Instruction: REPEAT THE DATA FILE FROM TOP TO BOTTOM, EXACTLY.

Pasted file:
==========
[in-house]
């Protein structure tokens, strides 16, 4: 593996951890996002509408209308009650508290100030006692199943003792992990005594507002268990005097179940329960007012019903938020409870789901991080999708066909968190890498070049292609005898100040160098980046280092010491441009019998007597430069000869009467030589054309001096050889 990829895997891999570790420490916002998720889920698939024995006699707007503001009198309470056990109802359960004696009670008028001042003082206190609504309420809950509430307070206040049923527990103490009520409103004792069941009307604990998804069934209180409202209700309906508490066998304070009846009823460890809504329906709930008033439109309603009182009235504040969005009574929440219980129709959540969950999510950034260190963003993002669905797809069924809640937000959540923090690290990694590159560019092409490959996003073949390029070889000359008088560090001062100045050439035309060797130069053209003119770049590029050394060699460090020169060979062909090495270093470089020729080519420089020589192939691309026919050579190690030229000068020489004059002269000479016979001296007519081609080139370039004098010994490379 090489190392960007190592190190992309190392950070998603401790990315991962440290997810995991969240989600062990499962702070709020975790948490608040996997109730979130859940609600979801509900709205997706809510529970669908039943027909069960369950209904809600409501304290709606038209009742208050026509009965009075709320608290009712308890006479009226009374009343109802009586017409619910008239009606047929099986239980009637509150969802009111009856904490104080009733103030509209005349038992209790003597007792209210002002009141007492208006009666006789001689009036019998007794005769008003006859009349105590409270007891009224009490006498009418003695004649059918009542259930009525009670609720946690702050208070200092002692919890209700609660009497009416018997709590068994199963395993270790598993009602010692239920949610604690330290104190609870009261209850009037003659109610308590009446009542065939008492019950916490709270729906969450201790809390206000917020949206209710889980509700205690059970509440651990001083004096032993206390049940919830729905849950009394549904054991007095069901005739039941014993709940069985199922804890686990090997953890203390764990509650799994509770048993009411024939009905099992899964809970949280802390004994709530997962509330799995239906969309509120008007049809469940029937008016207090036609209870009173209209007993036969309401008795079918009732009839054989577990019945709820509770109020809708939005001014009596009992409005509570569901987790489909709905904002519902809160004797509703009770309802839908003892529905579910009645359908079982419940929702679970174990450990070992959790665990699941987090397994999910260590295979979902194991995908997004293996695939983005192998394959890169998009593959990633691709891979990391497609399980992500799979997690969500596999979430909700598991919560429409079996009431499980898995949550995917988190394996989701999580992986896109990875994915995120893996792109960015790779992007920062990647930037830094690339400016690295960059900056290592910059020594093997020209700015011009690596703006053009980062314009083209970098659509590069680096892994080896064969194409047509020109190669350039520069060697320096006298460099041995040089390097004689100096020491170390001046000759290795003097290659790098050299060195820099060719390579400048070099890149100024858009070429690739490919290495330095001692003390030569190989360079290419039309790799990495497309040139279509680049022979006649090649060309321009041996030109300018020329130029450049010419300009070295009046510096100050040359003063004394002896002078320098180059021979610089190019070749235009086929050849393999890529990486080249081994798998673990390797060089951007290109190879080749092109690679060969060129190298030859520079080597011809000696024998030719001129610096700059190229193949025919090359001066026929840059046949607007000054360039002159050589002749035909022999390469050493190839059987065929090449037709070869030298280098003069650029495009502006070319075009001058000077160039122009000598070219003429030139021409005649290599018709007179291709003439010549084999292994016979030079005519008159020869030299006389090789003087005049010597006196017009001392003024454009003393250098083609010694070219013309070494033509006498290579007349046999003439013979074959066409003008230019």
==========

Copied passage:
[in-house]
């Protein structure tokens, strides 16, 4: 593996951890996002509408209308009650508290100030006692199943003792992990005594507002268990005097179940329960007012019903938020409870789901991080999708066909968190890498070049292609005898100040160098980046280092010491441009019998007597430069000869009467030589054309001096050889 990829895997891999570790420490916002998720889920698939024995006699707007503001009198309470056990109802359960004696009670008028001042003082206190609504309420809950509430307070206040049923527990103490009520409103004792069941009307604990998804069934209180409202209700309906508490066998304070009846009823460890809504329906709930008033439109309603009182009235504040969005009574929440219980129709959540969950999510950034260190963003993002669905797809069924809640937000959540923090690290990694590159560019092409490959996003073949390029070889000359008088560090001062100045050439035309060797130069053209003119770049590029050394060699460090020169060979062909090495270093470089020729080519420089020589192939691309026919050579190690030229000068020489004059002269000479016979001296007519081609080139370039004098010994490379 090489190392960007190592190190992309190392950070998603401790990315991962440290997810995991969240989600062990499962702070709020975790948490608040996997109730979130859940609600979801509900709205997706809510529970669908039943027909069960369950209904809600409501304290709606038209009742208050026509009965009075709320608290009712308890006479009226009374009343109802009586017409619910008239009606047929099986239980009637509150969802009111009856904490104080009733103030509209005349038992209790003597007792209210002002009141007492208006009666006789001689009036019998007794005769008003006859009349105590409270007891009224009490006498009418003695004649059918009542259930009525009670609720946690702050208070200092002692919890209700609660009497009416018997709590068994199963395993270790598993009602010692239920949610604690330290104190609870009261209850009037003659109610308590009446009542065939008492019950916490709270729906969450201790809390206000917020949206209710889980509700205690059970509440651990001083004096032993206390049940919830729905849950009394549904054991007095069901005739039941014993709940069985199922804890686990090997953890203390764990509650799994509770048993009411024939009905099992899964809970949280802390004994709530997962509330799995239906969309509120008007049809469940029937008016207090036609209870009173209209007993036969309401008795079918009732009839054989577990019945709820509770109020809708939005001014009596009992409005509570569901987790489909709905904002519902809160004797509703009770309802839908003892529905579910009645359908079982419940929702679970174990450990070992959790665990699941987090397994999910260590295979979902194991995908997004293996695939983005192998394959890169998009593959990633691709891979990391497609399980992500799979997690969500596999979430909700598991919560429409079996009431499980898995949550995917988190394996989701999580992986896109990875994915995120893996792109960015790779992007920062990647930037830094690339400016690295960059900056290592910059020594093997020209700015011009690596703006053009980062314009083209970098659509590069680096892994080896064969194409047509020109190669350039520069060697320096006298460099041995040089390097004689100096020491170390001046000759290795003097290659790098050299060195820099060719390579400048070099890149100024858009070429690739490919290495330095001692003390030569190989360079290419039309790799990495497309040139279509680049022979006649090649060309321009041996030109300018020329130029450049010419300009070295009046510096100050040359003063004394002896002078320098180059021979610089190019070749235009086929050849393999890529990486080249081994798998673990390797060089951007290109190879080749092109690679060969060129190298030859520079080597011809000696024998030719001129610096700059190229193949025919090359001066026929840059046949607007000054360039002159050589002749035909022999390469050493190839059987065929090449037709070869030298280098003069650029495009502006070319075009001058000077160039122009000598070219003429030139021409005649290599018709007179291709003439010549084999292994016979030079005519008159020869030299006389090789003087005049010597006196017009001392003024454009003393250098083609010694070219013309070494033509006498290579007349046999003439013979074959066409003008230019």